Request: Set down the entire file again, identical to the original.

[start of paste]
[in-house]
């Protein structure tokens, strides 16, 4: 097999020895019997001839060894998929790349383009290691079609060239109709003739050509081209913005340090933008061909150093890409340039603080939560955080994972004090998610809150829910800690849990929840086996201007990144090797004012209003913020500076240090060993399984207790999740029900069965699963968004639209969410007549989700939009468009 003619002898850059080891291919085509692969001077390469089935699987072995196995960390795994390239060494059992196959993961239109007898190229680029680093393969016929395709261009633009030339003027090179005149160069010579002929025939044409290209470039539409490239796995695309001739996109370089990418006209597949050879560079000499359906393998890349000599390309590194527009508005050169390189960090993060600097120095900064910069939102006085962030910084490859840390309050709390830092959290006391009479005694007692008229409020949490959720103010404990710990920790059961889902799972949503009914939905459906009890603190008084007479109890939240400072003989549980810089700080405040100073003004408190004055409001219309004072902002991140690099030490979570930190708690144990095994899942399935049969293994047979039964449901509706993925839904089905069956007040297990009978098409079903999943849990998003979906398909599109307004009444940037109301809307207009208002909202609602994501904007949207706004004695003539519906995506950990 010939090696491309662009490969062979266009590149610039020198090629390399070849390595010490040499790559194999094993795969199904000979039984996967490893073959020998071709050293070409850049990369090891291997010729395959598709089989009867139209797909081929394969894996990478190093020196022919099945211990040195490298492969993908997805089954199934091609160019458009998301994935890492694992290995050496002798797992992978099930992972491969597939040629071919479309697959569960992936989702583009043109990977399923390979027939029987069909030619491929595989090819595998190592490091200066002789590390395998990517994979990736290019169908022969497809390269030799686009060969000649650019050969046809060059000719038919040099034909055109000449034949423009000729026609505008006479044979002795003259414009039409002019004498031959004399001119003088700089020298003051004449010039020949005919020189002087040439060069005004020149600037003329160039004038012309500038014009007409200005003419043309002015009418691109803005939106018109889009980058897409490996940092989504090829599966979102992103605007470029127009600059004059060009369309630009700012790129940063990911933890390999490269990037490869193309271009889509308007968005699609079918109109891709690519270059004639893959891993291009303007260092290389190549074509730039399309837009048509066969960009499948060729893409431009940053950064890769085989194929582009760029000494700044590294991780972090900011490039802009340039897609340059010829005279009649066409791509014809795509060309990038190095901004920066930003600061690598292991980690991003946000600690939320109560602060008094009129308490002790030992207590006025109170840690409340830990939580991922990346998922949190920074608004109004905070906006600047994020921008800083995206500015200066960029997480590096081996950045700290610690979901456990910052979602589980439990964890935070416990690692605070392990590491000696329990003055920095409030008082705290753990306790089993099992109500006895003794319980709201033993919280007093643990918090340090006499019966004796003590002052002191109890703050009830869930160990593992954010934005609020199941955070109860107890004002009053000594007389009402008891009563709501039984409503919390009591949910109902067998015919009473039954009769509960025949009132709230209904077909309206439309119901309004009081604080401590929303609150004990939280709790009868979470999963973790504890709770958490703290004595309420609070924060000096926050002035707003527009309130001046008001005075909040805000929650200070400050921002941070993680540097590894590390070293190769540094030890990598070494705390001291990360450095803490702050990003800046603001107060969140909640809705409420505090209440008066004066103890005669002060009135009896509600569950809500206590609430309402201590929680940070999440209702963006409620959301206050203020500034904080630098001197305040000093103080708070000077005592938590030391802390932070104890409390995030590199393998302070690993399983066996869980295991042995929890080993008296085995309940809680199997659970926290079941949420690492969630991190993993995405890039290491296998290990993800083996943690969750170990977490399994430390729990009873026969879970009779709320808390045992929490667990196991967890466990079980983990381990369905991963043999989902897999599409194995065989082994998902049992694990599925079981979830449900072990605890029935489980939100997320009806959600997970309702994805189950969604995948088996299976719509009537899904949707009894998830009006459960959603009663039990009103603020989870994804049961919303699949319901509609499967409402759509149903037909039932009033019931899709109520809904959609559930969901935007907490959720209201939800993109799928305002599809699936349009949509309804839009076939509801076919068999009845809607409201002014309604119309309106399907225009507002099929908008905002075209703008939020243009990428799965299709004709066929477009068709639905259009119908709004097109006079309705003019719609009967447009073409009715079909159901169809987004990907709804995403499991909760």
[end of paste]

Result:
[in-house]
């Protein structure tokens, strides 16, 4: 097999020895019997001839060894998929790349383009290691079609060239109709003739050509081209913005340090933008061909150093890409340039603080939560955080994972004090998610809150829910800690849990929840086996201007990144090797004012209003913020500076240090060993399984207790999740029900069965699963968004639209969410007549989700939009468009 003619002898850059080891291919085509692969001077390469089935699987072995196995960390795994390239060494059992196959993961239109007898190229680029680093393969016929395709261009633009030339003027090179005149160069010579002929025939044409290209470039539409490239796995695309001739996109370089990418006209597949050879560079000499359906393998890349000599390309590194527009508005050169390189960090993060600097120095900064910069939102006085962030910084490859840390309050709390830092959290006391009479005694007692008229409020949490959720103010404990710990920790059961889902799972949503009914939905459906009890603190008084007479109890939240400072003989549980810089700080405040100073003004408190004055409001219309004072902002991140690099030490979570930190708690144990095994899942399935049969293994047979039964449901509706993925839904089905069956007040297990009978098409079903999943849990998003979906398909599109307004009444940037109301809307207009208002909202609602994501904007949207706004004695003539519906995506950990 010939090696491309662009490969062979266009590149610039020198090629390399070849390595010490040499790559194999094993795969199904000979039984996967490893073959020998071709050293070409850049990369090891291997010729395959598709089989009867139209797909081929394969894996990478190093020196022919099945211990040195490298492969993908997805089954199934091609160019458009998301994935890492694992290995050496002798797992992978099930992972491969597939040629071919479309697959569960992936989702583009043109990977399923390979027939029987069909030619491929595989090819595998190592490091200066002789590390395998990517994979990736290019169908022969497809390269030799686009060969000649650019050969046809060059000719038919040099034909055109000449034949423009000729026609505008006479044979002795003259414009039409002019004498031959004399001119003088700089020298003051004449010039020949005919020189002087040439060069005004020149600037003329160039004038012309500038014009007409200005003419043309002015009418691109803005939106018109889009980058897409490996940092989504090829599966979102992103605007470029127009600059004059060009369309630009700012790129940063990911933890390999490269990037490869193309271009889509308007968005699609079918109109891709690519270059004639893959891993291009303007260092290389190549074509730039399309837009048509066969960009499948060729893409431009940053950064890769085989194929582009760029000494700044590294991780972090900011490039802009340039897609340059010829005279009649066409791509014809795509060309990038190095901004920066930003600061690598292991980690991003946000600690939320109560602060008094009129308490002790030992207590006025109170840690409340830990939580991922990346998922949190920074608004109004905070906006600047994020921008800083995206500015200066960029997480590096081996950045700290610690979901456990910052979602589980439990964890935070416990690692605070392990590491000696329990003055920095409030008082705290753990306790089993099992109500006895003794319980709201033993919280007093643990918090340090006499019966004796003590002052002191109890703050009830869930160990593992954010934005609020199941955070109860107890004002009053000594007389009402008891009563709501039984409503919390009591949910109902067998015919009473039954009769509960025949009132709230209904077909309206439309119901309004009081604080401590929303609150004990939280709790009868979470999963973790504890709770958490703290004595309420609070924060000096926050002035707003527009309130001046008001005075909040805000929650200070400050921002941070993680540097590894590390070293190769540094030890990598070494705390001291990360450095803490702050990003800046603001107060969140909640809705409420505090209440008066004066103890005669002060009135009896509600569950809500206590609430309402201590929680940070999440209702963006409620959301206050203020500034904080630098001197305040000093103080708070000077005592938590030391802390932070104890409390995030590199393998302070690993399983066996869980295991042995929890080993008296085995309940809680199997659970926290079941949420690492969630991190993993995405890039290491296998290990993800083996943690969750170990977490399994430390729990009873026969879970009779709320808390045992929490667990196991967890466990079980983990381990369905991963043999989902897999599409194995065989082994998902049992694990599925079981979830449900072990605890029935489980939100997320009806959600997970309702994805189950969604995948088996299976719509009537899904949707009894998830009006459960959603009663039990009103603020989870994804049961919303699949319901509609499967409402759509149903037909039932009033019931899709109520809904959609559930969901935007907490959720209201939800993109799928305002599809699936349009949509309804839009076939509801076919068999009845809607409201002014309604119309309106399907225009507002099929908008905002075209703008939020243009990428799965299709004709066929477009068709639905259009119908709004097109006079309705003019719609009967447009073409009715079909159901169809987004990907709804995403499991909760």